Guadalajara is a city of contrasts. The second-largest city in Mexico has undergone significant modernization in the past couple of decades and has attracted numerous multinational businesses, particularly in the high-tech industry, leading to Guadalajara's distinction as Mexico's Silicon Valley.
But Guadalajara remains true to its traditions, and at its heart, Guadalajara is still a conservative, very Mexican city. Its inhabitants, known as tapatios, often refer to Guadalajara as a large town. Guadalajara has the size (and pollution) of a large city but retains the flavor and community of its past.
Mariachi music, tequila, the sombrero and the Mexican hat dance were all born in Guadalajara, and the Mexican city has managed to keep these icons alive without turning them into cliches (or lifeless tourist attractions). Each week a traditional charreada (Mexican-style rodeo) takes place, carrying on the region's hacienda culture.
Visitors will find that Guadalajara is making an effort to preserve the beautiful colonial architecture of its historic center, much of which is arranged around the four main plazas of the original town. These public areas are great for people-watching and absorbing the culture of old Guadalajara. Artisan fairs and live musical performances are often held in or near these plazas.
The capital of the state of Jalisco, Guadalajara is located in the Atemajac Valley, on a highland plain that is 5,141 ft/1,567 m above sea level. The city is surrounded by hills and sierras, some of which are falling prey to housing projects. The metropolitan area comprises the neighboring municipalities of Zapopan, Tlaquepaque and Tonola.
To the northeast of the city, there is a huge canyon known as Barranca de Oblatos, with an impressive waterfall called Cascada Cola de Caballo (Horsetail Falls). A large forest, La Primavera, borders Zapopan to the west of the city. Much of the forest, which is home to natural hot springs and more than 200 animal and bird species, is protected natural land. Miguel Hidalgo International Airport lies beyond Tlaquepaque to the south. Past the airport, about 25 mi/40 km south of the city, is Lake Chapala. The communities surrounding the country's largest lake have become expat enclaves, drawing many U.S. and Canadian retirees to the temperate climate.
Although the area around Guadalajara saw an agrarian society blossom as early as 200 BC, it did not foster a pre-Columbian empire comparable to others in Mexico. Indigenous groups such as the Huichol and Chapalas were residents of the surrounding highland areas.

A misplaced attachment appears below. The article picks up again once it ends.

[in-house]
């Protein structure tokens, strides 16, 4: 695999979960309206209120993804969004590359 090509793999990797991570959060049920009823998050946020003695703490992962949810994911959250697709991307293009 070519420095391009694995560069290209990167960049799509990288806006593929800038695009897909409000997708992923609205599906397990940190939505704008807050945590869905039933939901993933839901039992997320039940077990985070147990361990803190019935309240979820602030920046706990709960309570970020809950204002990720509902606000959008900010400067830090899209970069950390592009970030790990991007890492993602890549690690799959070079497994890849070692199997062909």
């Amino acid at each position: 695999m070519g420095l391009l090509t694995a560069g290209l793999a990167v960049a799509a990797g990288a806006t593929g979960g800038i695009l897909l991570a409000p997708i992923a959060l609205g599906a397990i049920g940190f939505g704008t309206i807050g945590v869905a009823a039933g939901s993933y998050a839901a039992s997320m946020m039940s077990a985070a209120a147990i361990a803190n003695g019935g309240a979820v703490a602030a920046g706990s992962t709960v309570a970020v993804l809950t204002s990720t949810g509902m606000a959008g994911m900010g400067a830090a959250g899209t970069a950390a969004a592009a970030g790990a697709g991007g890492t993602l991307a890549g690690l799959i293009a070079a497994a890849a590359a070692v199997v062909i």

The region was brought under Spanish domination in 1532 through the bloody campaign of Nuno de Guzman, whose exploits were so brutal that he was recalled by Spanish authorities in 1538. A final site for the city of Guadalajara, which was named after Guzman's birthplace in Spain, was not chosen until 1542, after three previous sites were abandoned because of attacks and rebellions.
Guadalajara, which became the capital of Nueva Galicia (and later, the state of Jalisco), was an important agricultural and commercial center in the colonial period, trading wheat, cotton, wool and livestock, and developing important textile and leather industries. Its university was founded in 1792.
In 1810, Miguel Hidalgo y Costillo, a liberal priest and a leader in the independence movement, established a revolutionary government in Guadalajara, but his troops were defeated the following year. Rebellion and civil war marked the mid-19th century (War of the Reform) and early 20th century (Mexican Revolution), with Guadalajara the site of some fighting.
By the end of the 19th century, Guadalajara was becoming an economic powerhouse, known as the "Pearl of the West." This is reflected in the neighborhoods outside the city center, most notably along the Avenida Juarez-Vallarta, where the wealthy built elegant houses with a European flair, modeled on villas in France and Spain.